What is the Best Way to Communicate with an Aging Parent About the Future?

Talking about the future with an aging parent can sometimes be an uncomfortable experience for those involved. Difficult topics to communicate may include: decisions about finances, the need for caregiving assistance, changes in health and wellness, and decreased mobility. Although these discussions can be difficult, opening up the lines of communication about the future is critical to the successful implementation of a care plan that best suits the needs of those involved. Below are some best practices to help you get through these important discussions with your loved one.

Best Practices for Communicating with an Aging Parent

Consider the following when initiating a difficult conversation with your aging parent:

  • Write down your objective and stick to it. This will keep you on track in the event the conversation changes if/when the subject becomes emotional.
  • Understand your communication style so that you are able to manage your emotions and clearly articulate what you mean.
  • Understand your aging parent’s communication style (i.e. how do they receive information) so you are prepared and can keep the conversation focused.
  • Consider the type of information being shared both from you and from your parent. Your parent may have great ideas or serious concerns and it is important to listen.
  • Choose the best environment/location to hold the conversation so you both feel comfortable and are not interrupted.
  • Remember personal style (such as use of body language, tone of voice, choice of words, speaking) because this can often cause conflict or misunderstanding.
  • Keep in mind your pace and word choice. This will ensure that the message is clear, articulate and on target.

When preparing for an important and/or difficult conversation, use the following guidelines provided by the International Council on Active Aging on specific phrases to use and which not to use.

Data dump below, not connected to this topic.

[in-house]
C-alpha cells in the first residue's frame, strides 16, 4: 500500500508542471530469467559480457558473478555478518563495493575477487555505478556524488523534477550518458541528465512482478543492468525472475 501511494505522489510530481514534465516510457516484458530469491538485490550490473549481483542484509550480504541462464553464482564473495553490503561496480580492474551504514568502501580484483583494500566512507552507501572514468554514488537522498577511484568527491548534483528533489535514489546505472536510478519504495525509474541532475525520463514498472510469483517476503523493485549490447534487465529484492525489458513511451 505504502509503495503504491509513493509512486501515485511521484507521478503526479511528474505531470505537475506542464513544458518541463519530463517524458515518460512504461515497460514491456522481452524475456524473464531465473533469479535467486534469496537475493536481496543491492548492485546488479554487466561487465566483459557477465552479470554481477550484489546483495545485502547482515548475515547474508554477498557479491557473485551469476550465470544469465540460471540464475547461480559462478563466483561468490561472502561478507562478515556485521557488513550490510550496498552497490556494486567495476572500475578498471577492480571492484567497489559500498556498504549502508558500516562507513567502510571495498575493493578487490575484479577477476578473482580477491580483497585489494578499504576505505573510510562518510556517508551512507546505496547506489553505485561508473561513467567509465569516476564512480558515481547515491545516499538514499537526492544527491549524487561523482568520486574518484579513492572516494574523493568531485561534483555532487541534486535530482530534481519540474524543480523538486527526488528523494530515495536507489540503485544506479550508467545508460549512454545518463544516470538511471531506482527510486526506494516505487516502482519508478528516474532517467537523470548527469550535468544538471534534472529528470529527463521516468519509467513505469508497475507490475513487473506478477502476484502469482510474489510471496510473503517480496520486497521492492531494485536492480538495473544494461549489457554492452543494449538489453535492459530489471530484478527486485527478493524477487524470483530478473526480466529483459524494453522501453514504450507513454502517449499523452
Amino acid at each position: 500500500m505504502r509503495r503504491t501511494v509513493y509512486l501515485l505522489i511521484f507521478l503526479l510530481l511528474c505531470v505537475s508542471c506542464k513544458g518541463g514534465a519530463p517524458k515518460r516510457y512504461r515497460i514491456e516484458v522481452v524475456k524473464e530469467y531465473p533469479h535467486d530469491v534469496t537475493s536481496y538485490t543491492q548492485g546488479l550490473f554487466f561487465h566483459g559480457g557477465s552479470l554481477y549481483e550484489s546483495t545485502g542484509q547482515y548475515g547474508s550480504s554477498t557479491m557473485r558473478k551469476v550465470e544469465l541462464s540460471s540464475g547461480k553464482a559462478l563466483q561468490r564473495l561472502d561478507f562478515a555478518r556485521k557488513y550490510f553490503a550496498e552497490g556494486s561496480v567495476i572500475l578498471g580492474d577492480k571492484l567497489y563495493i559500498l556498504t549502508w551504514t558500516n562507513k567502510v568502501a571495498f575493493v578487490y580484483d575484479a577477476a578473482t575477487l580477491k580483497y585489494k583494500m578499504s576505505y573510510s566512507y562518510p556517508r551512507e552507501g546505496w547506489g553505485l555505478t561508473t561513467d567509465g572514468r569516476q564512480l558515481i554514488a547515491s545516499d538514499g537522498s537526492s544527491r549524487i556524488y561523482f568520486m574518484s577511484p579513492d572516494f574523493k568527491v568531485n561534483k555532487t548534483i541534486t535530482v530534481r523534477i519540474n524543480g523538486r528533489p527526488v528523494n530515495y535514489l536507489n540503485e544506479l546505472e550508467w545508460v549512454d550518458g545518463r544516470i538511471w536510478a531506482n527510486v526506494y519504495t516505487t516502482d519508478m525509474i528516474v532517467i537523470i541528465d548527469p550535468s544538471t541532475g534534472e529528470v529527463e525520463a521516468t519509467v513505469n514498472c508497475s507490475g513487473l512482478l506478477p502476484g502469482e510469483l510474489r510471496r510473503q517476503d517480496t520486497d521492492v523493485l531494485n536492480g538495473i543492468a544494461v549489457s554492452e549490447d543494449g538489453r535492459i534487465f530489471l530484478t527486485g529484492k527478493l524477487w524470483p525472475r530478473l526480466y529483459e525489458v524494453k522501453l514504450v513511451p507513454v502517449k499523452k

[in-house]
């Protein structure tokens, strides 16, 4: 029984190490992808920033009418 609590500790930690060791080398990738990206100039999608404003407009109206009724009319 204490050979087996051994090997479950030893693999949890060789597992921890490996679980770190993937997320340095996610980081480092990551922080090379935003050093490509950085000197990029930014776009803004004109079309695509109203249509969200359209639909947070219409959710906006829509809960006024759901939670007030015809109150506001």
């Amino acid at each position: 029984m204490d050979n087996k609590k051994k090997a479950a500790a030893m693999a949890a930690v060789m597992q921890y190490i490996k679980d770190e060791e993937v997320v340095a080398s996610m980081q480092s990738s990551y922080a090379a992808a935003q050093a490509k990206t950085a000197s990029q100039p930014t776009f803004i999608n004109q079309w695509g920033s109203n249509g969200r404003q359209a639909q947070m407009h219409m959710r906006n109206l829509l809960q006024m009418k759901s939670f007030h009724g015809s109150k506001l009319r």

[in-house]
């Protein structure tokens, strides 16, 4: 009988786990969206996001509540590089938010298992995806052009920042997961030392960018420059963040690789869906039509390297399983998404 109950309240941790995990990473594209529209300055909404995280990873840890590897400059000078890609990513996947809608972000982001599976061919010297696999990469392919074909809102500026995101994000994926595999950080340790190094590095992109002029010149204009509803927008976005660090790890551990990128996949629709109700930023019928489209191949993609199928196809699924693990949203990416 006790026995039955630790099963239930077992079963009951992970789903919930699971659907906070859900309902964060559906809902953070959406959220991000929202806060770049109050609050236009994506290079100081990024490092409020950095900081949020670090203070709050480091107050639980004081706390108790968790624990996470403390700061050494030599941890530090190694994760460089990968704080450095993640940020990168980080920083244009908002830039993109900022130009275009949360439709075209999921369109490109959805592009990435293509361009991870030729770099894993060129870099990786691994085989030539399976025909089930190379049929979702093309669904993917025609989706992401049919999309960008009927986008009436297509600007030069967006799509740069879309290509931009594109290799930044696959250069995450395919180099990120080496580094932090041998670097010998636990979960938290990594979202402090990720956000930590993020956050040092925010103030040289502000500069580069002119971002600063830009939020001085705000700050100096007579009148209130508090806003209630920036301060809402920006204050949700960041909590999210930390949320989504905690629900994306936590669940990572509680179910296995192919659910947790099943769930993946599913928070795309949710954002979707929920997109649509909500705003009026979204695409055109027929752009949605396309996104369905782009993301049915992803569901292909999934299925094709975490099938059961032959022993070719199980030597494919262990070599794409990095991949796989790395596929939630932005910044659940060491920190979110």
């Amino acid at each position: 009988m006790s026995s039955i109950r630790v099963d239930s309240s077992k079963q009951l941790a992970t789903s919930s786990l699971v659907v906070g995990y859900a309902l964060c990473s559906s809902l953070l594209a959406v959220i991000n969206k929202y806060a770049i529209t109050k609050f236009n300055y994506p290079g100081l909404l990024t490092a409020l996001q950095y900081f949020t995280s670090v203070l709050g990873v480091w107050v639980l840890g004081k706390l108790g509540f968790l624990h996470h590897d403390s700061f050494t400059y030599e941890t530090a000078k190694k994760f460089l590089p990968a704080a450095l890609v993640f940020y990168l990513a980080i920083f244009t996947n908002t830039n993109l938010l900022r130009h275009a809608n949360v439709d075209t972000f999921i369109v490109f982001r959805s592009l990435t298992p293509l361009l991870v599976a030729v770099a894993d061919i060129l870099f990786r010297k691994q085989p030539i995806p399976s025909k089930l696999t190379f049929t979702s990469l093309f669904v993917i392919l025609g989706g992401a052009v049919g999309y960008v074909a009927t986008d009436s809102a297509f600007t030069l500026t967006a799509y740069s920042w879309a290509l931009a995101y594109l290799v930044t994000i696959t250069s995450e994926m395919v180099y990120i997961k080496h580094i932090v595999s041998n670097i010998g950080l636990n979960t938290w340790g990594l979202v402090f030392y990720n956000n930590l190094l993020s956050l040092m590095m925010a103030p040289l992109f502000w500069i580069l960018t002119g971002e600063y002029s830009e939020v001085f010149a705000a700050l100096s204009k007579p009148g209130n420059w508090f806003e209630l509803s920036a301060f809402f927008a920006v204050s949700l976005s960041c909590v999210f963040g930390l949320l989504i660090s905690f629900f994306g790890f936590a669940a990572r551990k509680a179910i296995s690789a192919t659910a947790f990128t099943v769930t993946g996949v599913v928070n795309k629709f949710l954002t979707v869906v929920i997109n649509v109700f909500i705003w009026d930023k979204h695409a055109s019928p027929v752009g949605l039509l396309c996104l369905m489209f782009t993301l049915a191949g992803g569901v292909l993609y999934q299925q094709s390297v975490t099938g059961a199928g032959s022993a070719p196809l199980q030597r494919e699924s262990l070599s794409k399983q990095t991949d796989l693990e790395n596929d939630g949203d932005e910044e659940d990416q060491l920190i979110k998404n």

Words and phrases
to avoid:
Words and phrases to
avoid or use sparingly:
Preferred words
and phrases:
  • Anti-aging
  • Aged
  • Grandmotherly
  • “he looks good for his age”
  • “despite her age….”
  • “even older adults can…”
  • “is active even at that age…”
  • Senior (may be appropriate for people 70 years or older in certain circumstances)
  • Senior (considered old-fashioned and stereotypical: is never appropriate for people at approximately 65 years and younger)
  • Golden agers
  • The elderly (may be used for a group, concern for the elderly)
  • Senior citizens
  • Adults ages 60 and older
  • People ages 55 and older
  • People with dementia
  • People in middle age
  • Aging adults
  • Midlife
  • Older adults
  • Older persons
  • Older people
  • Older patients
  • Older population
  • Prime time
  • Experience, experienced
  • Independent
  • Mentor, coach

Using these best practices will provide the framework for a healthy and meaningful conversation with your aging parent. This will allow you to plan for the types of changes you can anticipate, as well as begin preparing for the unknown.